Review by Chloe Gynne with Photography by Robert Barrett

It’s the first hot day of summer, and Margate is packed. The beachfront is full of bikini-clad sunbathers, Kentish families slurping melted 99s and locals strolling with panting dogs.

Mac Demarco

Most of those people would, on an average summer’s day, pop to Dreamland for their mid-price, mid-excitement rollercoasters and rides. But today they can’t; instead, it’s packed to the brim of Kent’s youth, sporting oversized shirts and caps, a la Mac DeMarco’s Salad Days, or instead channeling Another One, all dungarees and scruff.

It’s fair to say that DeMarco has become something of a hero to these small town indie kids. Perhaps it’s something to do with his brand of woozy, escapist indie; it likely helps relieve the discomfort of an increasing generational divide happening in small towns across the UK, and especially in this Thanet town.

Their hero worship may, however, just be because they’re young and impressionable. That shines through at the Amyl and the Sniffers set, which hurtles into full speed in seconds, but isn’t, at first, well attended. By the end, though, a circle pit has formed, and there’s no doubt that the Australian band made a number of fans tonight. Rightly so – their brand of careless punk is undoubtedly joyous.

Amyl and the Sniffers

Amyl and the Sniffers

On the main stage, Aldous Harding brings a change of pace. It’s perfectly timed; the heat is taking its toll on the crowd, and many take the opportunity to sit and absorb songs from her new album Designer. Like the album, the set is a slow burn; Harding plucks studiously at her guitar, legs wide open, eyes rolling back in her head as she mulls over mystical lines. The Barrel, played as the temperature finally begins to cool a little, sounds like it was made for the moment.

Aldous Harding

It’s hard to tell if that calm will be continued or halted by Mac DeMarco’s appearance onstage; we all know of his previous antics, and his ability to de-mellow his own songs with random outbursts. Tonight, however, he’s as chill as the crowd, who sway joyously to Salad Days.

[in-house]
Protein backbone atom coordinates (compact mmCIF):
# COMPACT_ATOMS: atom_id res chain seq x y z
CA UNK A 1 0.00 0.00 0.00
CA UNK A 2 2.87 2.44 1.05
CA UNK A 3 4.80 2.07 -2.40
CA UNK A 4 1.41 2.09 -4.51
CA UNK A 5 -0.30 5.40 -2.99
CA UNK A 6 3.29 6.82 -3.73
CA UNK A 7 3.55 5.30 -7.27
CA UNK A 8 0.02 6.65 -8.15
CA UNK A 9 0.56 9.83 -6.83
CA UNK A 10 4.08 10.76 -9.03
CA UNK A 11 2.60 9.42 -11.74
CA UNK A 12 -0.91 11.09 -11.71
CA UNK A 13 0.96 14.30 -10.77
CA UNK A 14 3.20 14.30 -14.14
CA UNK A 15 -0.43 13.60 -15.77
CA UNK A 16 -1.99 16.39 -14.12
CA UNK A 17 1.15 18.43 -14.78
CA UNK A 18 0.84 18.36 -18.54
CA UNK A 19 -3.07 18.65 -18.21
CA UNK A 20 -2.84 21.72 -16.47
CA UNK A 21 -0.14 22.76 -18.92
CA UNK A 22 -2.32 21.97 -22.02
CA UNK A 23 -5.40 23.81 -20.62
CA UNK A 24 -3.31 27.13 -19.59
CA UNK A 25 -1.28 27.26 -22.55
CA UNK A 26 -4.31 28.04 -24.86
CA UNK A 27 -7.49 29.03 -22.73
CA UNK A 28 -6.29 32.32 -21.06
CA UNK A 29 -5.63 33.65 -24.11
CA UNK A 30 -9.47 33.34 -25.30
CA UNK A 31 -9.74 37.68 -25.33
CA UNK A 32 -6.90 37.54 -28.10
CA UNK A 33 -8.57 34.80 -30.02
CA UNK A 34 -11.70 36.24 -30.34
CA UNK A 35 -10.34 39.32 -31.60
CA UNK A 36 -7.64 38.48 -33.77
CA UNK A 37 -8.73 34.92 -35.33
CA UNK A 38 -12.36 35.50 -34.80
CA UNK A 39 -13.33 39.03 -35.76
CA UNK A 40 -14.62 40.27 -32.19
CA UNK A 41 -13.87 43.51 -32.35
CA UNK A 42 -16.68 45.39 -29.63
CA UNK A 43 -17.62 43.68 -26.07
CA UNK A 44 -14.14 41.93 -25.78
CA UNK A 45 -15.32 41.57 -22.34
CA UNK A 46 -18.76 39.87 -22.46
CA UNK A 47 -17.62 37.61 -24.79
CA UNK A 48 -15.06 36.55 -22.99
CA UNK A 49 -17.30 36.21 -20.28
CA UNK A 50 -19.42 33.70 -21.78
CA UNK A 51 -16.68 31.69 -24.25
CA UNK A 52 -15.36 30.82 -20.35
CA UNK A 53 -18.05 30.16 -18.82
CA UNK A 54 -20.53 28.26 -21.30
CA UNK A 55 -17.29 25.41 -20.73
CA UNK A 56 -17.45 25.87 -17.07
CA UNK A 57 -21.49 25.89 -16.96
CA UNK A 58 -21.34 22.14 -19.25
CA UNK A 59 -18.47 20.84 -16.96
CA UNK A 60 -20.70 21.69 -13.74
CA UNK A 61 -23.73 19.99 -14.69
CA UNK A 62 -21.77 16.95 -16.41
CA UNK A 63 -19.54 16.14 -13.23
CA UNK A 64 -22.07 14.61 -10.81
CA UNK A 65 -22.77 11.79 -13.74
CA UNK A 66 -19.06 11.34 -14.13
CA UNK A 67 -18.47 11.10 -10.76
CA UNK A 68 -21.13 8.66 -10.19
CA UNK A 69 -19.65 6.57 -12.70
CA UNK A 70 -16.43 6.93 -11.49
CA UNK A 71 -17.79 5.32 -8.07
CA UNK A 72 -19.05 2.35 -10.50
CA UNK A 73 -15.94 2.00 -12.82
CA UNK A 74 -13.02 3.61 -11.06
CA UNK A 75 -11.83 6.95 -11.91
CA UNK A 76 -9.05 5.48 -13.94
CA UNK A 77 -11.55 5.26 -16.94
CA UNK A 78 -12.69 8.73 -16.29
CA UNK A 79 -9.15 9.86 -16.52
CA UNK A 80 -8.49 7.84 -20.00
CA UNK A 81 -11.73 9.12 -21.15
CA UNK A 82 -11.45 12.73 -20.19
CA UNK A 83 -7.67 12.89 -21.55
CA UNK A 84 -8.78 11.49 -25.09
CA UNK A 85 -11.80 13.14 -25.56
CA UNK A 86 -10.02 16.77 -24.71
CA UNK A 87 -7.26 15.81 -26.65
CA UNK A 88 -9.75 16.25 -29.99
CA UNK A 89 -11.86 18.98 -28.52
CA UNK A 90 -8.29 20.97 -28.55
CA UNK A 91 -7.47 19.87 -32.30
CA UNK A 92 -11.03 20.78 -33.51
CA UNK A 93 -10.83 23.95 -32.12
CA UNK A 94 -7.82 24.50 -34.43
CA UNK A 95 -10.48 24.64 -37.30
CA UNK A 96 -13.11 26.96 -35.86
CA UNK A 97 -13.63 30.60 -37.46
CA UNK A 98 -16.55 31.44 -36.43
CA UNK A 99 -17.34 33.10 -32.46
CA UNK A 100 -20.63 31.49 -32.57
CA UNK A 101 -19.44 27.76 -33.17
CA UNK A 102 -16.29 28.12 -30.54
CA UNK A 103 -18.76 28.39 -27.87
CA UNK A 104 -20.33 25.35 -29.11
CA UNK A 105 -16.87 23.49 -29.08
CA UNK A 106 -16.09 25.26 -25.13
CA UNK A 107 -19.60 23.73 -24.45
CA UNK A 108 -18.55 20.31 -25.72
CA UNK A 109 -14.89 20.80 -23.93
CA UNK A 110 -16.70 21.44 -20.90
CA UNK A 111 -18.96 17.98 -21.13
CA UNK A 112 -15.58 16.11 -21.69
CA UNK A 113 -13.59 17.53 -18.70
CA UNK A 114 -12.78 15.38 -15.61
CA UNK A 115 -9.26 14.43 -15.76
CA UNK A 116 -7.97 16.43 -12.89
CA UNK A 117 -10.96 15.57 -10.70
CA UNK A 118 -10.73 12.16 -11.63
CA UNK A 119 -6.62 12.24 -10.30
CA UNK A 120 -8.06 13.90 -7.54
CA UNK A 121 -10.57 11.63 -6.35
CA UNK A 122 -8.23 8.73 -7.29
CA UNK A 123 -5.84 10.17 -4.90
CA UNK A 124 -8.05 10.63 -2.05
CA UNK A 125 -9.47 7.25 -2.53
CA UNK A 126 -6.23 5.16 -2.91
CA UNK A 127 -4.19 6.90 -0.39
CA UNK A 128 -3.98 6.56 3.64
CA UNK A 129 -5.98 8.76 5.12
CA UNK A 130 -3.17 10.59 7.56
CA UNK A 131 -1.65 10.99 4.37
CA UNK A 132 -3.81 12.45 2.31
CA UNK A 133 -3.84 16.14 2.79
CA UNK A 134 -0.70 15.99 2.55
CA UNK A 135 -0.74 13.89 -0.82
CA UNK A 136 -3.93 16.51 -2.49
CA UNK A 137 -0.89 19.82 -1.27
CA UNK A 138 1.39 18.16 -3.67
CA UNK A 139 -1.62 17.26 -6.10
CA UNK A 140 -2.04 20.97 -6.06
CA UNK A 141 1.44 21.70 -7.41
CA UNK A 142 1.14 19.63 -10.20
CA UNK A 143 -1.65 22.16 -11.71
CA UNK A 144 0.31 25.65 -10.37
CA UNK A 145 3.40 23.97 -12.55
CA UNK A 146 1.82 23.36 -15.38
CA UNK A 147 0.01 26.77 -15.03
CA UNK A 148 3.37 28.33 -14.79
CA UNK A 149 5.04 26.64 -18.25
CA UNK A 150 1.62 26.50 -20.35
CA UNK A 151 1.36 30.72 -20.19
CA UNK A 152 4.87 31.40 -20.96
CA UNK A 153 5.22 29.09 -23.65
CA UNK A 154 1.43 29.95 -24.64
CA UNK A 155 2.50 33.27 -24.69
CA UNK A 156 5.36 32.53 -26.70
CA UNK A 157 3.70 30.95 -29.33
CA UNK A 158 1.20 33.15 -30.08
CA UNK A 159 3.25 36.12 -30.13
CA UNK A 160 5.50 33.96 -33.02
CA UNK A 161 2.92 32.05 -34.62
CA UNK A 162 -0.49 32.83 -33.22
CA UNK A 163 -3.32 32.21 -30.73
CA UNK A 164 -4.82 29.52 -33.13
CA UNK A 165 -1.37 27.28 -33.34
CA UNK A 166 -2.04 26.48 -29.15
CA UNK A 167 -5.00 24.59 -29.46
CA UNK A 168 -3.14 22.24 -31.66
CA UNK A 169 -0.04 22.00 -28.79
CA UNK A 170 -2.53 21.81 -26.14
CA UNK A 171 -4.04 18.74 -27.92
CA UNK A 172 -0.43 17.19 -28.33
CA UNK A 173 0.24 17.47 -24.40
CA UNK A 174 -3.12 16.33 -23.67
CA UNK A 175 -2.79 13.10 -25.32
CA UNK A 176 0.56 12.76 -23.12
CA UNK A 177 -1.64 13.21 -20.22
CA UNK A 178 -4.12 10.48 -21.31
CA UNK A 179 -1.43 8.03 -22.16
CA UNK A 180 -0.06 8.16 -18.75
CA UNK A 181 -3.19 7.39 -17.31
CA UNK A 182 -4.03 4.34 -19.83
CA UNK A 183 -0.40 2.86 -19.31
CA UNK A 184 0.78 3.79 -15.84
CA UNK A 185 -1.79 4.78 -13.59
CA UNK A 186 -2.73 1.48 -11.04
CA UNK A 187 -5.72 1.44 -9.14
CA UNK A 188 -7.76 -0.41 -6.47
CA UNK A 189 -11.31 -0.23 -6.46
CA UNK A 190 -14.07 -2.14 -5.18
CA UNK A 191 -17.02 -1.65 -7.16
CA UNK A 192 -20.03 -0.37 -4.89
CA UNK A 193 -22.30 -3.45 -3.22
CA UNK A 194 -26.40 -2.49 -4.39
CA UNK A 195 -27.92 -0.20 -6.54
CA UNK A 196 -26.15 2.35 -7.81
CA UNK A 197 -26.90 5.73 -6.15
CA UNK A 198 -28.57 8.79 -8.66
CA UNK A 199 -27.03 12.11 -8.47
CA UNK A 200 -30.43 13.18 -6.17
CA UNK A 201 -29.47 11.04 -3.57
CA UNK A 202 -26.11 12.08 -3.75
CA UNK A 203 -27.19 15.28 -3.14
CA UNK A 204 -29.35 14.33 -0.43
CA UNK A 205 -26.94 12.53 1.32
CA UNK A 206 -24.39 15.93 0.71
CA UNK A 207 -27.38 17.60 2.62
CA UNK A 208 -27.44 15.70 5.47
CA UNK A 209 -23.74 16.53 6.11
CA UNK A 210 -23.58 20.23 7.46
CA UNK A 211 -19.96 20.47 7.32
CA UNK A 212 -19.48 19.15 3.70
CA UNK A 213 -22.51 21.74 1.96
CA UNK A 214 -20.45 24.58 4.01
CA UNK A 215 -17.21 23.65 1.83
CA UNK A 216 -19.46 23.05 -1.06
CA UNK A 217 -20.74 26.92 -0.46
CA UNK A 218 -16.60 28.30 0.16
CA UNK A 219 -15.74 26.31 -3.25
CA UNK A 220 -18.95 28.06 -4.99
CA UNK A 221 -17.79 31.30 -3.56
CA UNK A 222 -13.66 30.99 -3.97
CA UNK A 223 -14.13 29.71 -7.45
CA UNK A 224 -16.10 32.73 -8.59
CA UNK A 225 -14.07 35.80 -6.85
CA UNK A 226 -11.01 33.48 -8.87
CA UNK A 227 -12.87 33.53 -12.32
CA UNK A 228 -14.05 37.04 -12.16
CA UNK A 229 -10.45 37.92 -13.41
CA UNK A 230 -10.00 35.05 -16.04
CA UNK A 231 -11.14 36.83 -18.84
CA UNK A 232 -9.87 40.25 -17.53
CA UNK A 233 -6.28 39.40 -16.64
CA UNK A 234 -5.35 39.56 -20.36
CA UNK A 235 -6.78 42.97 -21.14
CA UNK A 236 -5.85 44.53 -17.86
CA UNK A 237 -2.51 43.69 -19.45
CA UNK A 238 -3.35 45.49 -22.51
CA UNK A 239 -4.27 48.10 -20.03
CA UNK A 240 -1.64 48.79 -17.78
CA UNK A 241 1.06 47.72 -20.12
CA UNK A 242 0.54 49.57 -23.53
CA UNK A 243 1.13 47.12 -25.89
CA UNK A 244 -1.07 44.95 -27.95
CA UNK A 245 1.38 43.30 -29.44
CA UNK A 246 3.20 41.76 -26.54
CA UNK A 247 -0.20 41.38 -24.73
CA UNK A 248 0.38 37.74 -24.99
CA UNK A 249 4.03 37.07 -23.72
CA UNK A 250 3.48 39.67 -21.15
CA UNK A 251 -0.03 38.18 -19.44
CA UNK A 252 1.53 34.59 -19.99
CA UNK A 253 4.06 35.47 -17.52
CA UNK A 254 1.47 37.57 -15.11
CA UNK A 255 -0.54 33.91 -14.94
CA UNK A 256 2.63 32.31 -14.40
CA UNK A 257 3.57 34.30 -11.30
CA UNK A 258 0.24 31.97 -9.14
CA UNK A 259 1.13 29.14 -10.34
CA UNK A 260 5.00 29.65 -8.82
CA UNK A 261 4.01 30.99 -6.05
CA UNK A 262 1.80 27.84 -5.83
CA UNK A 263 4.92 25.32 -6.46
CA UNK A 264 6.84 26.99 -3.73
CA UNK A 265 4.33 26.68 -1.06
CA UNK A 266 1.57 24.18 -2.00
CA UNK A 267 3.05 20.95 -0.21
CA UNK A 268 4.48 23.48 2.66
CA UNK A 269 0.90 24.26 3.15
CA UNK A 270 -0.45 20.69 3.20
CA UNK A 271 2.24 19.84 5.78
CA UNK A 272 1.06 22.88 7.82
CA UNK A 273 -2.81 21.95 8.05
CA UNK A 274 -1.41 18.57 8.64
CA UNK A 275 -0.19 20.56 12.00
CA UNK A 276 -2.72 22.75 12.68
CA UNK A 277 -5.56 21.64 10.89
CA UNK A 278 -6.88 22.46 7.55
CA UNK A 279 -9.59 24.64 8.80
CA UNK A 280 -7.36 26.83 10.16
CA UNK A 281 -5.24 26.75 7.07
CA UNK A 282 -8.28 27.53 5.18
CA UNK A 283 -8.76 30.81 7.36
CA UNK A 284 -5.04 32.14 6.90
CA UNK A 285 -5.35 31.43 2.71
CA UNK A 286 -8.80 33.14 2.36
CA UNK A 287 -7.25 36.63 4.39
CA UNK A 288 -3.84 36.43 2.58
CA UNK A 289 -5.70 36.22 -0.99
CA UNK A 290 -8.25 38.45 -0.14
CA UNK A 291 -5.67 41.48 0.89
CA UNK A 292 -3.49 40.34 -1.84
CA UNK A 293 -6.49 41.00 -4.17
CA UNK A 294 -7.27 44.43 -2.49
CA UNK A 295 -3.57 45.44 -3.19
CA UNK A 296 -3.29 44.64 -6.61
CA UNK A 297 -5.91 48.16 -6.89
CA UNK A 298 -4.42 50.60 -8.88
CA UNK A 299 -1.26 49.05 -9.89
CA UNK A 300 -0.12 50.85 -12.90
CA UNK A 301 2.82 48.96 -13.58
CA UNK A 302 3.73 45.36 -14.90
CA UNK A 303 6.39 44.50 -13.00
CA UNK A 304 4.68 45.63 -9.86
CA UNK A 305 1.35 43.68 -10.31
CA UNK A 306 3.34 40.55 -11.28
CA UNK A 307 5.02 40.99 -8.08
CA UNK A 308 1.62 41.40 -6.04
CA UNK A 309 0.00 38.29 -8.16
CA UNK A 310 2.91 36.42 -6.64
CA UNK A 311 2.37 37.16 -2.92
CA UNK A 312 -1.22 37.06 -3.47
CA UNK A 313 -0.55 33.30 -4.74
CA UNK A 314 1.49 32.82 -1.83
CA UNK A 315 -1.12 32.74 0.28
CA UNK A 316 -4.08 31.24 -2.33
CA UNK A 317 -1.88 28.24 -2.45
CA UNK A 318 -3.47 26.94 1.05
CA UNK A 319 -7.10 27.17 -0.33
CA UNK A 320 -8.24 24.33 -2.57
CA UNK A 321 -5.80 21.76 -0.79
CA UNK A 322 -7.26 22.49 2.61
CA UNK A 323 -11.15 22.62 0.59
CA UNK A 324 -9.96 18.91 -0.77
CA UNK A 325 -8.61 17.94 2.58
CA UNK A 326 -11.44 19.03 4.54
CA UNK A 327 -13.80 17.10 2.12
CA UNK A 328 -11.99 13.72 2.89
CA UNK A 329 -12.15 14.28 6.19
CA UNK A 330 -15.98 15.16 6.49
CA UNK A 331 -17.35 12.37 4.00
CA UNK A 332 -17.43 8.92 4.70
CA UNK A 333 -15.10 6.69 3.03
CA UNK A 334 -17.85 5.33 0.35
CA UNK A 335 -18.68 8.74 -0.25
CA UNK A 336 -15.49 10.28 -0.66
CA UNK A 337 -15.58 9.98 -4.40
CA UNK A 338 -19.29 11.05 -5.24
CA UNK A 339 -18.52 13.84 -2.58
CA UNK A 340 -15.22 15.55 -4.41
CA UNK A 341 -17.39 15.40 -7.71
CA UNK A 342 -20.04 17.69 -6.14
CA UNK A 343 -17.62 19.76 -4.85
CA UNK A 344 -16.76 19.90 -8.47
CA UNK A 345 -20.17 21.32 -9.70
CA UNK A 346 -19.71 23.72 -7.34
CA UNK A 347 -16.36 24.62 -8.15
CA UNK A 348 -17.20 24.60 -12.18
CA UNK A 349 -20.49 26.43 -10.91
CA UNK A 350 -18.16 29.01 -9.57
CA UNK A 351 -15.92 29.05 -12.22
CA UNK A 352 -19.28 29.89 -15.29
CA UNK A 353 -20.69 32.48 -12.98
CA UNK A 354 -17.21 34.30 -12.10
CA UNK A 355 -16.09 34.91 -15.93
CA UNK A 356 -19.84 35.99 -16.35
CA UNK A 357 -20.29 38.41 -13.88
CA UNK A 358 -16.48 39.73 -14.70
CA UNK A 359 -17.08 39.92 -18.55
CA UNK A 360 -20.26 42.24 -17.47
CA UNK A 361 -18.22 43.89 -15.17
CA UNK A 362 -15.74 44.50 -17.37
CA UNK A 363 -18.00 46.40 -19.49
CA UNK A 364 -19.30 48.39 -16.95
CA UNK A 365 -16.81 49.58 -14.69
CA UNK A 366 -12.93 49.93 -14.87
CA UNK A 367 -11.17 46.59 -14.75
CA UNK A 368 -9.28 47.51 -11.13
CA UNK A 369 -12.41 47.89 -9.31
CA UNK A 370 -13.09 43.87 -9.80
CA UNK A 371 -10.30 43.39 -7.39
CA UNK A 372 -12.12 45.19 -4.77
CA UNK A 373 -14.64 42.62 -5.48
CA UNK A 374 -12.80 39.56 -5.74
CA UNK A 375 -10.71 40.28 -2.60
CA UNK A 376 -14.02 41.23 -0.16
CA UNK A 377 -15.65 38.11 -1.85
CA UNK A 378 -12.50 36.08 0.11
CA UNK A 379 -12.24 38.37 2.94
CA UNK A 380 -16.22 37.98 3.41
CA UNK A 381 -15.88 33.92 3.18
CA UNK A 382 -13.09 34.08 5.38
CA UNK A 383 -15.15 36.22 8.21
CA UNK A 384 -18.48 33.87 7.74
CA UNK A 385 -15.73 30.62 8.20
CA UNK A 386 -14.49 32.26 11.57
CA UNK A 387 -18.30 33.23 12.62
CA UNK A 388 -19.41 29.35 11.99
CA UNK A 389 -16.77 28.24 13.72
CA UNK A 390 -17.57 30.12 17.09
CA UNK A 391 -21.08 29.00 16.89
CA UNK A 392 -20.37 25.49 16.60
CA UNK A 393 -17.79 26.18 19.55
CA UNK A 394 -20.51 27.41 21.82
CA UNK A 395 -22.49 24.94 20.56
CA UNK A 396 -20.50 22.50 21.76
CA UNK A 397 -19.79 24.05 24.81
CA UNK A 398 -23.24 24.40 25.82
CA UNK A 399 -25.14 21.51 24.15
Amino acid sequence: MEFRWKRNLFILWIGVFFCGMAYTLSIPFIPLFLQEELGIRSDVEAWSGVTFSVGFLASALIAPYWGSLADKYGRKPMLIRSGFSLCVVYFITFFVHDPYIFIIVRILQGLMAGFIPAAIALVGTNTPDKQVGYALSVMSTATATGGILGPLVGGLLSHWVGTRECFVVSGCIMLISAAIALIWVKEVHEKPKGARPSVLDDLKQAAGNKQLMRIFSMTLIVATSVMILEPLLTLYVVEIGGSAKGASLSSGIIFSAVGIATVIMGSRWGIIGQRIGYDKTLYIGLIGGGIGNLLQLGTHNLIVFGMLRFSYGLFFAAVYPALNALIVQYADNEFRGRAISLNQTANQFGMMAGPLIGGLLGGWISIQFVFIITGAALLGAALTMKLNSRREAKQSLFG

It’s likely a result of the heat. Shedding his shirt halfway through the set, he reminds the crowd to “respect your neighbours, say hello, and stay hydrated”. The crowd, sweaty and contented, respect his demands, and opt for impassioned sing-alongs instead of pushing and shoving; it’s that relaxed bliss that makes their singalong of My Kind Of Woman a highlight of the night.

Mac Demarco

Mac Demarco

On the outskirts of the venue, however, there isn’t so much joy. Since the mid-afternoon, queues for food, drinks and toilets have been dangerously long, with many stuck in queues for an hour- a genuine concern on a day so hot, and likely the reason for at least half of the queasy-looking faces spotted on the trains back towards London. Even as Mac glides through old favourite Ode To Viceroy, many stand with their backs to the stage, determined to get to the front of a queue once today.

Either way, fans rejoice that Mac chose to visit Margate, and embrace him with a welcome Mac plays up to, smiling at his crowd. Margate, like DeMarco, is in transition. Both are known for being a little scrappy, a bit off-centre, but both are making an effort to regenerate.

Mac Demarco

Mac Demarco

DeMarco has grown up in the last year or two, shedding much of the façade that often diminished his talent. He’s still goofy, and his set retains that sense of absolute fun he provides, but he’s also unafraid of presenting his songs exactly as they are- flashes of summery nostalgia for a moment that hasn’t yet happened.

Mac Demarco

Mac DemarcoMac Demarco

See the full photoset from tonight’s gig here.

Yellow Days

Yellow Days

Thurston Moore

Thurston Moore

Thurston Moore

Kirin J Callinan

Kirin J Callinan

Girl Ray

Girl Ray

Girl Ray

Blueprint Blue

Blueprint Blue

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